So rich in history

EARLIER this year, I made a commitment to explore my country. I drew up a priority list of the provinces I'd like to visit and KwaZulu-Natal topped it - and no, it's not because I am a native of KZN.

EARLIER this year, I made a commitment to explore my country. I drew up a priority list of the provinces I'd like to visit and KwaZulu-Natal topped it - and no, it's not because I am a native of KZN.

It's just that the province is known for its exquisite coastal areas, but there is more to it than the beaches.

For those who love the sea, coastal regions such as Port Shepstone and Ballito are perfect. But, for the adventurous like moi, you can explore world-class game parks in Zululand or experience true Zulu culture and heritage in the battlefields of Dundee.

If Zulu history does not tickle your fancy, try hiking on the Drakensberg.

Since I have been to almost all the coastal areas in KwaZulu-Natal and the Drakensberg too, I decided to take a trip down memory lane. So off I went to the world-renowned battlefields of Nquthu, in the north, where fierce battles were fought between AmaZulu and the British in the 1800s. A famous site is Isandlwana, where the Zulus thrashed the British.

Most sites of the battlefields remain undisturbed. The lone forts and graveyards look just the way they looked more than 100 years ago. The spooky Talana museum, outside Dundee - my favourite experience of the trip - has some remarkable memorabilia from that era.

Apart from well preserved displays, the museum has models that jump up and frighten the hell out of you. It is definitely not for the faint-hearted.

It takes three hours to get to the battlefields from Johannesburg or from Durban. I chose to fly to Durban and travel by road to Dundee. I spent the night at a beautiful and hospitable four-star lodge, The Lapha.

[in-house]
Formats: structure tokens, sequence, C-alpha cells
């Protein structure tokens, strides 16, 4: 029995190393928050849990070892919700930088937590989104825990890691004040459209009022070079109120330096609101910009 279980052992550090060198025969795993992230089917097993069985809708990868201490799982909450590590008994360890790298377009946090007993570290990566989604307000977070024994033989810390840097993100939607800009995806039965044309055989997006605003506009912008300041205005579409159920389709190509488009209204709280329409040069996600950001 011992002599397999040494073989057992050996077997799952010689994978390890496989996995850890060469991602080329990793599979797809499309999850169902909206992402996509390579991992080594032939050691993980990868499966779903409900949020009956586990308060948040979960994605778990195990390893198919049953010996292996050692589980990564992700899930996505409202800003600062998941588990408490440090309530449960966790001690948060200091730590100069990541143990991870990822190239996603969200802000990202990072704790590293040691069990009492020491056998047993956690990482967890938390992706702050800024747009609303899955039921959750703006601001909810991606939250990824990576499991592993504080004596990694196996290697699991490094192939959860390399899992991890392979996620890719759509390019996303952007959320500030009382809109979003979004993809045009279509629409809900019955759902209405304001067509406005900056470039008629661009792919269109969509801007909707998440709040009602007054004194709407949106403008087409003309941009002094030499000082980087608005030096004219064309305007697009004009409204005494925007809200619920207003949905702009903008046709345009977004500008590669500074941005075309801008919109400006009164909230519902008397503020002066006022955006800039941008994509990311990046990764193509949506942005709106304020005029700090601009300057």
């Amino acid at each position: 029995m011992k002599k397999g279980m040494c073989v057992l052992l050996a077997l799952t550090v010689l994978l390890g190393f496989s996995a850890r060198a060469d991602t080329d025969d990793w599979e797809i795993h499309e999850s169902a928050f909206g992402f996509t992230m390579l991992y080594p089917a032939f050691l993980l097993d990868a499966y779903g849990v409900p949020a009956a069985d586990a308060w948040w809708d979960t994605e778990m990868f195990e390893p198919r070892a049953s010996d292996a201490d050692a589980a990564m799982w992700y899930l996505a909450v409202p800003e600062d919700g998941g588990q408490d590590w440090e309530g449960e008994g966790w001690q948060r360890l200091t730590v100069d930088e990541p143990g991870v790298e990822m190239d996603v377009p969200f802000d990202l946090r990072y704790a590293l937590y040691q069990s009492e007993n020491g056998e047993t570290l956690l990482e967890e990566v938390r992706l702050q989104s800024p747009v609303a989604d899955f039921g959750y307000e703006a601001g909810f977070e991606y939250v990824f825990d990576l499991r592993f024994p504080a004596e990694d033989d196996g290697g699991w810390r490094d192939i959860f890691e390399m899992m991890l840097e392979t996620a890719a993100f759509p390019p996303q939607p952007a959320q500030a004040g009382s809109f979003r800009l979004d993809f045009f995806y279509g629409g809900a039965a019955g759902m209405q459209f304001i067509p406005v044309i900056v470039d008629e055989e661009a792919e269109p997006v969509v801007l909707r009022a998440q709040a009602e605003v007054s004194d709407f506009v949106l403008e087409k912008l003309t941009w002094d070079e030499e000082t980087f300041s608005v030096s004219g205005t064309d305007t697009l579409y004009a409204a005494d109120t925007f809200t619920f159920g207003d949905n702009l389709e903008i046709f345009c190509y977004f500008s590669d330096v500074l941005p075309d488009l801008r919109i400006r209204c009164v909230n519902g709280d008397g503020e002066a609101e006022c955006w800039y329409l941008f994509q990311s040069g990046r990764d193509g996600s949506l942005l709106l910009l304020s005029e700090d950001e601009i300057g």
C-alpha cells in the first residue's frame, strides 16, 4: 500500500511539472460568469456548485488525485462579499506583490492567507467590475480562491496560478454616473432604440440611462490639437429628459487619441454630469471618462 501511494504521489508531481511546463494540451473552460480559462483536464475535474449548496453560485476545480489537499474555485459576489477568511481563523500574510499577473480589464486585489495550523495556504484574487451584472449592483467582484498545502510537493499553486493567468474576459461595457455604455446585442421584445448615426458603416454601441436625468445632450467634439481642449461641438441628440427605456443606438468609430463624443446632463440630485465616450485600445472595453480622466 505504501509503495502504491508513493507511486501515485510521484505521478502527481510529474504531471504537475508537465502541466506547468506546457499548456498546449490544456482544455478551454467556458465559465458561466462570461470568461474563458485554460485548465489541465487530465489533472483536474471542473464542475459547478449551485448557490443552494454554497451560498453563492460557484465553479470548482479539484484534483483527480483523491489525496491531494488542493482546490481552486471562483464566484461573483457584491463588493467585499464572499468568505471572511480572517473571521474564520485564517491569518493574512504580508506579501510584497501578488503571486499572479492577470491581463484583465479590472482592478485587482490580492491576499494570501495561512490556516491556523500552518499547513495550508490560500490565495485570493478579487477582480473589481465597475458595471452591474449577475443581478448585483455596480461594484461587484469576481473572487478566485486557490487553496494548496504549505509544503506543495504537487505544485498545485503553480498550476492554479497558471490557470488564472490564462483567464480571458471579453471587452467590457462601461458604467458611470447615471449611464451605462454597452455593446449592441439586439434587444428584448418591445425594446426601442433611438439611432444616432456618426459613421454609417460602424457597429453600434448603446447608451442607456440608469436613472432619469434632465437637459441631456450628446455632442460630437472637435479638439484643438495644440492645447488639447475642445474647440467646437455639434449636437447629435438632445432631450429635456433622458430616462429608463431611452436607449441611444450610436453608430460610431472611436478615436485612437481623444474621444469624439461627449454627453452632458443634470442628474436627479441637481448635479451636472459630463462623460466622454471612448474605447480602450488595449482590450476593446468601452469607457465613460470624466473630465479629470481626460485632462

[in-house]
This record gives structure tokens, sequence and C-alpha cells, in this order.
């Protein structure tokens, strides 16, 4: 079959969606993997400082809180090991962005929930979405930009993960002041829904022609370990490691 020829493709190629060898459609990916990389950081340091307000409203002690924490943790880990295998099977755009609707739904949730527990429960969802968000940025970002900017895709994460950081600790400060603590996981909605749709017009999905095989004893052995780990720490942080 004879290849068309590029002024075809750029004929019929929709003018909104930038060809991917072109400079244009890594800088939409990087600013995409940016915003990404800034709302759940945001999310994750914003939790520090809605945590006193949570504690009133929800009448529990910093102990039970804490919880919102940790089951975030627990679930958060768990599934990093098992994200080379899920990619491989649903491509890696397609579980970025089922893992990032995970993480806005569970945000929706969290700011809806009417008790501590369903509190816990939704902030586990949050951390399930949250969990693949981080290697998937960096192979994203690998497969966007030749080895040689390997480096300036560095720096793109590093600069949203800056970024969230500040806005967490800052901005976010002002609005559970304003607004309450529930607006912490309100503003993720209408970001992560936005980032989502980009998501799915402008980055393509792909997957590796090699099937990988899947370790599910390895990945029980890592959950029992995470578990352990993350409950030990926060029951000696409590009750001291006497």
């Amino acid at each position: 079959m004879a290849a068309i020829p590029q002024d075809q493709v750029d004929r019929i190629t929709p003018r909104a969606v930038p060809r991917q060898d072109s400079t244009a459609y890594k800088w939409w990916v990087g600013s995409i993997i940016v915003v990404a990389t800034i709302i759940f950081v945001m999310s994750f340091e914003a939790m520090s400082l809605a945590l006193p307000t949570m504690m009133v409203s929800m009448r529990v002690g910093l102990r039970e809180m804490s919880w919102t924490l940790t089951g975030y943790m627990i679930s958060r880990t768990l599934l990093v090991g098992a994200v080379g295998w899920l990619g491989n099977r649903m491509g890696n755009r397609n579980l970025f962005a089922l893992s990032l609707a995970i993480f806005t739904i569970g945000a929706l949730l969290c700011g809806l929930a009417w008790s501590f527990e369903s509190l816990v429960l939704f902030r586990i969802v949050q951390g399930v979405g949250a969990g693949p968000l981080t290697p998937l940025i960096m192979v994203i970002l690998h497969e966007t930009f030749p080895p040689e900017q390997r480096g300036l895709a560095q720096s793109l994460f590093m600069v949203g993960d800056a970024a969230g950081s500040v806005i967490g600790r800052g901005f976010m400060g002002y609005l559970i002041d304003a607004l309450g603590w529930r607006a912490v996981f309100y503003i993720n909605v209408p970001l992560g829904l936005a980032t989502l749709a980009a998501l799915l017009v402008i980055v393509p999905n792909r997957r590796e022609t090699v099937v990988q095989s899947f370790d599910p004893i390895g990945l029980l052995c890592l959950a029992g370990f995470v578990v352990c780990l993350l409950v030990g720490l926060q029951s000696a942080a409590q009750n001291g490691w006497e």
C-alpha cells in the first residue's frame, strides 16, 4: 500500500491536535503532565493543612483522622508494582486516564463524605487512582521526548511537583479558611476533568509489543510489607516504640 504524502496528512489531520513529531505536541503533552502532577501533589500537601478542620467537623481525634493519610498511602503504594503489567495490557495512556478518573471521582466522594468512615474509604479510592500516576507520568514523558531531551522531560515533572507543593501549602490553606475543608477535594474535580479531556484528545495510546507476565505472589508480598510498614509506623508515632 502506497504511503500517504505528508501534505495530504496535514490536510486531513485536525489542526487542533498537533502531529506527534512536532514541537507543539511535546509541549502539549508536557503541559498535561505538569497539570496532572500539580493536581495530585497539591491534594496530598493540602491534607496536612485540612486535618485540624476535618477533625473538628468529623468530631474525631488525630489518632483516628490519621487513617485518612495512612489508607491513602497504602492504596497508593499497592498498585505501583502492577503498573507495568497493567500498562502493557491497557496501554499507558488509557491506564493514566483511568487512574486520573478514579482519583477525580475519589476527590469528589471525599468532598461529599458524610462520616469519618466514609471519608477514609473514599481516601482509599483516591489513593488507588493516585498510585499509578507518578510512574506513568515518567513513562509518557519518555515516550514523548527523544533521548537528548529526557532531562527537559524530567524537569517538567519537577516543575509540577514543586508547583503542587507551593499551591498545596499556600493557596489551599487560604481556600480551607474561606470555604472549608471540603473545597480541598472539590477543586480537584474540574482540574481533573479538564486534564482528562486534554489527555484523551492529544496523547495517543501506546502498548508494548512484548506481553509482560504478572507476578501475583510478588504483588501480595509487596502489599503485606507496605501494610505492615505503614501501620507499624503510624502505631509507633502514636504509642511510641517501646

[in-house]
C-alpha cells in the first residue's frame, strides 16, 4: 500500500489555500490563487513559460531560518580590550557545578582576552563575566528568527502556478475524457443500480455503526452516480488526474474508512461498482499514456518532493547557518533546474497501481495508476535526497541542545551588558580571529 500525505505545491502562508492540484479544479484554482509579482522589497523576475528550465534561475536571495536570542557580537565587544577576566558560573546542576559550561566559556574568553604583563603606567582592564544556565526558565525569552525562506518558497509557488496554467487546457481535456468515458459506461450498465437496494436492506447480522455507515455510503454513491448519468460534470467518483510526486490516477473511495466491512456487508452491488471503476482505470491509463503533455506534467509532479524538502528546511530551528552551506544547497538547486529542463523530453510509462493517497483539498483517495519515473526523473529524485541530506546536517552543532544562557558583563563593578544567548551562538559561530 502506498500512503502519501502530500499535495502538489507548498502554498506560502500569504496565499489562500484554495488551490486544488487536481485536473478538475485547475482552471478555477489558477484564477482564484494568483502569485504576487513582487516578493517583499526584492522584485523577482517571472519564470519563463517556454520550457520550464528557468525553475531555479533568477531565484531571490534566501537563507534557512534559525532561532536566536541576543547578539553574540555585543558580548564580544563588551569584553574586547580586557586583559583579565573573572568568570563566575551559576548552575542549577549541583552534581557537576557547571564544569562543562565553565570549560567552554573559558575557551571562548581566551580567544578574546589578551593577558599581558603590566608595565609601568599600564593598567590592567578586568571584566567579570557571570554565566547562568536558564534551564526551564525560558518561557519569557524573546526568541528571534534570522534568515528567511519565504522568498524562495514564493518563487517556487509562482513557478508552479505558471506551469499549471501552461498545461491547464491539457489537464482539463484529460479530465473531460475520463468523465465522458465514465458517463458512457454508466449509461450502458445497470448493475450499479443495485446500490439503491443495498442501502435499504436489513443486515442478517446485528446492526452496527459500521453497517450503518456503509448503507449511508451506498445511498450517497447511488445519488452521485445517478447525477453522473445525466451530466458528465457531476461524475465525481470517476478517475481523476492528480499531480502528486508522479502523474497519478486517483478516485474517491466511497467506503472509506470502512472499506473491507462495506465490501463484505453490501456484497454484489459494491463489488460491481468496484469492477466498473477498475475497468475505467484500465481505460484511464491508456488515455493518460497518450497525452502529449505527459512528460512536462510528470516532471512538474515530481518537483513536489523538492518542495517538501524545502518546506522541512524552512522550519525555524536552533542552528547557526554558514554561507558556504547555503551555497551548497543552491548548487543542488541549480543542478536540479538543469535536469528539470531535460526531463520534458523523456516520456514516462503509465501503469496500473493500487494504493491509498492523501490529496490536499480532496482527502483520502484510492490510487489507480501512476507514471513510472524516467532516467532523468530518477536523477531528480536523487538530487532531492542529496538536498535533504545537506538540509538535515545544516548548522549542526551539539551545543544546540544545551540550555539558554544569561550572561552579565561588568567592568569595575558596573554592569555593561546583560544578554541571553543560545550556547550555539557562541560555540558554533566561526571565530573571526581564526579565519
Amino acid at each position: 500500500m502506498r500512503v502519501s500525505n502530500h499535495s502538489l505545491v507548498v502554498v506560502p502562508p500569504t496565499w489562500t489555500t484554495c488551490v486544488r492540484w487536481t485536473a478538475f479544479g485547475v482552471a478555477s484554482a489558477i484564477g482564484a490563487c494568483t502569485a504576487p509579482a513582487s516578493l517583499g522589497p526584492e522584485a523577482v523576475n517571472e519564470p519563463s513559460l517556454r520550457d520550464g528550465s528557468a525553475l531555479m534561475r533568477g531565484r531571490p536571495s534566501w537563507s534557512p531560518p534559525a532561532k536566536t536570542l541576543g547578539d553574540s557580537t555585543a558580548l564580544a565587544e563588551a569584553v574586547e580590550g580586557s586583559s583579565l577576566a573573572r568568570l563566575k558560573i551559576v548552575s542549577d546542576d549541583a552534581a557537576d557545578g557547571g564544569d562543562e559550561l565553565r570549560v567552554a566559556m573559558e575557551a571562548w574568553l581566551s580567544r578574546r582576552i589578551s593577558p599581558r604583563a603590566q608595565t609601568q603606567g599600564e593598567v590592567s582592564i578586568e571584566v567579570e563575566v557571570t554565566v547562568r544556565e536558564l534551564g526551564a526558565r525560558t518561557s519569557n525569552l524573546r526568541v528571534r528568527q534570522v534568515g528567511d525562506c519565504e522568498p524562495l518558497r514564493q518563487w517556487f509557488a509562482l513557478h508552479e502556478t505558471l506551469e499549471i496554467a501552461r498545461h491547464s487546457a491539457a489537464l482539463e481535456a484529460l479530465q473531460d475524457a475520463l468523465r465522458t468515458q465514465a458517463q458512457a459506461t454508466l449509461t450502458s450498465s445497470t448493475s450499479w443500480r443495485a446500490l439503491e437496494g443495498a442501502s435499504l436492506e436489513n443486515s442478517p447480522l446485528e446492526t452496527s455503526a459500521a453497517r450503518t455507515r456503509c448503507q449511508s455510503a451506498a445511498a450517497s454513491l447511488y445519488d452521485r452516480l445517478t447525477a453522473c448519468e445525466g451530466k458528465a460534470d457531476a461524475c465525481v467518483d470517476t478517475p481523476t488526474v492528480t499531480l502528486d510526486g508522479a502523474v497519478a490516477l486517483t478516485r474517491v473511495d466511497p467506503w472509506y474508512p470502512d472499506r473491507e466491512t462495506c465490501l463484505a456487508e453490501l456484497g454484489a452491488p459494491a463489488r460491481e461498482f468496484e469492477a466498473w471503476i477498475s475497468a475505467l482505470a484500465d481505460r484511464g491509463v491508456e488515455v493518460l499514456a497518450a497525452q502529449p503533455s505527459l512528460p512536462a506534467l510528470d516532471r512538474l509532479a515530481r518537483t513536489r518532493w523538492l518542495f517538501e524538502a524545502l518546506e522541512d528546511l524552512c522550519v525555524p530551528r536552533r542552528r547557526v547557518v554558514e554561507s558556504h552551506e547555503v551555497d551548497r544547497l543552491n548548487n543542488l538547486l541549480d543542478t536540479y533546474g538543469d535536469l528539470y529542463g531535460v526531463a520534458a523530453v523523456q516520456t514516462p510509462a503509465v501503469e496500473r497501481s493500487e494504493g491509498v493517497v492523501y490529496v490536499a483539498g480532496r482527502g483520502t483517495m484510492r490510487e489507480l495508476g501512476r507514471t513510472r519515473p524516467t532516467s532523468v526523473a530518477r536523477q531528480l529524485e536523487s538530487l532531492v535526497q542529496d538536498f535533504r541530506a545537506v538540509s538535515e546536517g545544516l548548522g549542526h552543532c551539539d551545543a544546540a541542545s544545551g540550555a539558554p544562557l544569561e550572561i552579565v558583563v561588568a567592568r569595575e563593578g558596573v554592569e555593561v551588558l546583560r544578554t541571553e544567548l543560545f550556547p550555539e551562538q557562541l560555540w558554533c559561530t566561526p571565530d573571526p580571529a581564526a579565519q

My history lesson began in the morning. Our tour guide was superb. We wandered around the graveyards where thousands of soldiers died in the 1800's. The Zulu warriors, Amabutho, and British soldiers entertained us while we enjoyed a scrumptious lunch.

After lunch, it was time to learn how my ancestors lived before their land was invaded. Rorkes Drift, another battlefield, was the next stop. As we approached the homestead, we could see the Zulu huts and hear drums and jolly singing.

We were welcomed by a hunk in Zulu attire with a shield and a spear. A tour guide explained Zulu culture while a group of men and women danced in the kraal.

I slept at Rorkes Drift Lodge. It's small, intimate and stunning. The hospitality was again amazing and the chef, Charles, has to be the best cook ever. He prepared us a five-course meal and kept his cool and smile until just after midnight.

The next day we visited the Bhambatha memorial in Greytown, about 120km from Dundee. Bhambatha, a chief of the Zondi tribe, led a protest against the imposition of a poll tax by the British. After the walkabout, it was off to Lilani Lilani Valley, about 20km from Bhambatha Ambush Rock.

The valley is also famous for its hot springs.

We hit the road again to Talana Museum. By then I would have killed anybody who would have dared to ask why I was on the road again. I don't like travelling for endless hours, but the museum experience made up for all that moaning. - Zinhle Mapumulo was a guest of Tourism KZN.

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